A few months ago I was looking for this photo and couldn't find it. Can't have anything to do with the literally thousands of photos I have on file, now, could it?
Anyway, I don't remember who was asking for a photo of this, but if I remember I'll pass it along.
There was a discussion on how to beam a warp when you don't have access to any kind of warp packing, and I commented that in some places where resources have historically been thin on the ground, people realized that they could beam a warp with NO warp packing...IF they used high enough tension and shaped the warp on the beam in a way that would facilitate beaming and then weaving the warp off.
Pictures, they cried! Well, I couldn't find any, nor could I find the one I thought I had in my photo files.
And now, looking for something else completely, here it shows up.
This technique relies on the warp being beamed at a high level of tension, such that the ends cannot cut down into the lower layers when weaving tension is applied to the warp. The warp begins wider than weaving width, and, as the layers build, the warp is narrowed, usually by using the reed to 'pinch' the warp. The sleyed reed begins straight in it's alignment with the back/breast beam, and then to narrow the chain, the reed is moved on an angle to the beams. The warp shape takes the form of a 'lozenge', tapering in width as the warp builds up on the beam.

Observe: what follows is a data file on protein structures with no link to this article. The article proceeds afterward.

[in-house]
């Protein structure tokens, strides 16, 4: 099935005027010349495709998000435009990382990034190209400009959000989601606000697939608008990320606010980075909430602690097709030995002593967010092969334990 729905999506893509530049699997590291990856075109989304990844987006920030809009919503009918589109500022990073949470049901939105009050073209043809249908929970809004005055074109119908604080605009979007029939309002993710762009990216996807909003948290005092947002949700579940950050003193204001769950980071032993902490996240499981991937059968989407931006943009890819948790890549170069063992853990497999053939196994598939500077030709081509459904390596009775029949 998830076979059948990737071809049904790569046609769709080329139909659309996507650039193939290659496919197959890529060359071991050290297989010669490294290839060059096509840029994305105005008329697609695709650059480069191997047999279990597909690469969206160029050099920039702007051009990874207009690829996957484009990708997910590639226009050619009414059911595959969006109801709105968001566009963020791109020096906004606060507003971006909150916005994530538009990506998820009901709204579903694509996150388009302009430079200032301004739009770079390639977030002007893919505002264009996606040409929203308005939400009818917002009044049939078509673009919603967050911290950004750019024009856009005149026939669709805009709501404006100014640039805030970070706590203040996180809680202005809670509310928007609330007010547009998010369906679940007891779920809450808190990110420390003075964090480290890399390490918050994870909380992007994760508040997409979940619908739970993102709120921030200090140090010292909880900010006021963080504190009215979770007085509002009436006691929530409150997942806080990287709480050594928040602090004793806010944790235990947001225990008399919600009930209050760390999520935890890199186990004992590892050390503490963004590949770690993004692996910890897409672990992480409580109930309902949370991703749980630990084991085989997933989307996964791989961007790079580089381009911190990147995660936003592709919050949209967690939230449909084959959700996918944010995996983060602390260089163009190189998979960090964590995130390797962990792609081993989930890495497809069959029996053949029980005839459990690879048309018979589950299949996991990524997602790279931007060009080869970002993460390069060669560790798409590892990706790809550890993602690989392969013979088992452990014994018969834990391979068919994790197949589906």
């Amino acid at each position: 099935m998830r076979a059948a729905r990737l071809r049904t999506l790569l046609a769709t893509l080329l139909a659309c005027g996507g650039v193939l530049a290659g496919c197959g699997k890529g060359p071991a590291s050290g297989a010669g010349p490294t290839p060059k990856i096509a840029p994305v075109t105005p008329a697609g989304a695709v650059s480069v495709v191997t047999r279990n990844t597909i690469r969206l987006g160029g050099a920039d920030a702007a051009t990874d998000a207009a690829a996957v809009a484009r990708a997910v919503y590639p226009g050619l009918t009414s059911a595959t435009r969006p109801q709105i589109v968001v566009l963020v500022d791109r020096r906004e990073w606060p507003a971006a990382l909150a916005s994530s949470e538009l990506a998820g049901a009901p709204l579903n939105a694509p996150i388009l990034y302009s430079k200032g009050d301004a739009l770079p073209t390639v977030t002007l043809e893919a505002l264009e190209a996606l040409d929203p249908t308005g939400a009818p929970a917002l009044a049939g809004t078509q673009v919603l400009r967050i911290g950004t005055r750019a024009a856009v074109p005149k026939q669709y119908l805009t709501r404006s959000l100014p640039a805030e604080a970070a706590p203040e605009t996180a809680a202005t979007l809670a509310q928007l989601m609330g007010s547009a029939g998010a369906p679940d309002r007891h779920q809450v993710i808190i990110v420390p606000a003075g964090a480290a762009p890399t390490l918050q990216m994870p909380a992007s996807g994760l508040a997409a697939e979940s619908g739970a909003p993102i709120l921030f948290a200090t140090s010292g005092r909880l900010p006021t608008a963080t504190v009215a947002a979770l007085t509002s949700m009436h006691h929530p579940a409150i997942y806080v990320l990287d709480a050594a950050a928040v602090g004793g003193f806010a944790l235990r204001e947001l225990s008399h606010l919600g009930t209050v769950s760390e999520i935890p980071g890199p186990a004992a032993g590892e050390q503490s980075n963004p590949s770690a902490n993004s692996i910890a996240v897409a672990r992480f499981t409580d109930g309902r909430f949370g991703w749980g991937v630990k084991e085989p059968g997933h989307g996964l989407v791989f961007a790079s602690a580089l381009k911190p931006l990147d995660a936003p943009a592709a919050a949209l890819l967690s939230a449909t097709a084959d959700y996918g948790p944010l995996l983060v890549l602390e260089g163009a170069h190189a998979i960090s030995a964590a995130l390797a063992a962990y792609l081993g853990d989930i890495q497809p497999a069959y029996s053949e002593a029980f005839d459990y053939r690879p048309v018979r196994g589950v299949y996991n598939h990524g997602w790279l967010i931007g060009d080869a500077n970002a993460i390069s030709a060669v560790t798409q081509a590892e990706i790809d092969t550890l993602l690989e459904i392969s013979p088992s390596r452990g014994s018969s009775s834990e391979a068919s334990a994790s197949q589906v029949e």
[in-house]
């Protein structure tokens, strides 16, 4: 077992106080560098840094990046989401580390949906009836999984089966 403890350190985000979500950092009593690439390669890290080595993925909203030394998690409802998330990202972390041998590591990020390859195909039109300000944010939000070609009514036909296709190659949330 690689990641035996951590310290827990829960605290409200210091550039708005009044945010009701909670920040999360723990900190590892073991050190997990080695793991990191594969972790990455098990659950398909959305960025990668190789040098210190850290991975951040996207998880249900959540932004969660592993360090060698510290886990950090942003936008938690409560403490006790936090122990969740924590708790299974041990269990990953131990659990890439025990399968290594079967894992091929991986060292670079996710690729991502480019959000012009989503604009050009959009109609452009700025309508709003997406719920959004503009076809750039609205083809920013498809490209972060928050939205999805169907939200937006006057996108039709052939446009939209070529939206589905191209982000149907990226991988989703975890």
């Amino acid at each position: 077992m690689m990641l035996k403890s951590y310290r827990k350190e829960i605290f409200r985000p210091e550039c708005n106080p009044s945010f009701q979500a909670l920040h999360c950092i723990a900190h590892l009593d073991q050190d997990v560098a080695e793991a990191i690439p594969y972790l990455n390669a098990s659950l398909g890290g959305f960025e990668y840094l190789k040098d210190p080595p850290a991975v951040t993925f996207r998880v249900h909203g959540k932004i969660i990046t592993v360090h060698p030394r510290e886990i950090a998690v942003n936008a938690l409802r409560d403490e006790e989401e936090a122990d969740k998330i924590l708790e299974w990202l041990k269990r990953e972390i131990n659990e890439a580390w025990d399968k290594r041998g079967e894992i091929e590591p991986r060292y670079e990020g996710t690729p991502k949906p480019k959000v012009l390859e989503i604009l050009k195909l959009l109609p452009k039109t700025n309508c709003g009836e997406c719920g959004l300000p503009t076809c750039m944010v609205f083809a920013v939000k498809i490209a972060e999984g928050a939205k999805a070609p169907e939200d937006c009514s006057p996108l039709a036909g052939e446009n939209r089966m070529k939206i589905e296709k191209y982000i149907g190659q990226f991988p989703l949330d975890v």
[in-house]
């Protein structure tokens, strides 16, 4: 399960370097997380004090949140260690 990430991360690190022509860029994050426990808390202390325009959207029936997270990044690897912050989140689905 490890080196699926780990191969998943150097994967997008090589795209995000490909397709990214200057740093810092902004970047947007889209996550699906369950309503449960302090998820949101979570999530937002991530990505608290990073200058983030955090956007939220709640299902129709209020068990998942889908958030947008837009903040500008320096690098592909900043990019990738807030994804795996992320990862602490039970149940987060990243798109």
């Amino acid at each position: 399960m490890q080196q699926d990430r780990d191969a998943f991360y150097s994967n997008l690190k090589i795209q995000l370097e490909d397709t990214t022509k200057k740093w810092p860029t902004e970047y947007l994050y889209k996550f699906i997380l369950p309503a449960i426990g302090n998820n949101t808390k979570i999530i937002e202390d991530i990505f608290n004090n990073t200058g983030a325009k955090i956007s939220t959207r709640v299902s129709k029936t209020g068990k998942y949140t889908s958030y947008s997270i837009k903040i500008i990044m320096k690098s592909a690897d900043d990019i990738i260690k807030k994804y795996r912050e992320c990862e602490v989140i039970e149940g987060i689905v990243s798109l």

So when I suggest that people beam with tension, I am thinking along these lines and applying the principle of a well tensioned warp leading to better results.
In the photo, notice the thickness of the warp on the beam. This is NOT a short warp, it is many meters long. If the weaver was to introduce sticks or other warp packing into the beam, the circumference of the beamed warp would become very large. By not using warp packing, very long warps can be beamed and the labour involved in dressing the loom amortized over a greater output. Not to mention, there may be very little to use for warp packing available in their environment.
But we can learn from other cultures, other societies. Learn the principles. Apply them to our own practice.
I'm not saying everyone has to beam this way. If the weaver is only ever dressing the loom with a few yards, warp packing and lower tension is probably fine. But scale up and problems may begin to appear.
(Ask me how I know...)
Change one thing, and everything can change.
The more tools we have in our toolbox, the better able we are to choose appropriate tools/processes.
Be open to other cultures and their practices. Just because the loom they use is largely sticks and string doesn't mean they don't have a perfectly good loom. It's just different.
It is not the tools the weaver uses, but how the weaver applies their knowledge and manages their tools.
Which brings me to the news that I just found out David Xenakis has died.
I met him at a 'conference' back in the early 1980s and was blown away by his thinking. If anyone is interested in rigid heddle weaving beyond using a single heddle and willing to turn their brain inside out, look for his book(s).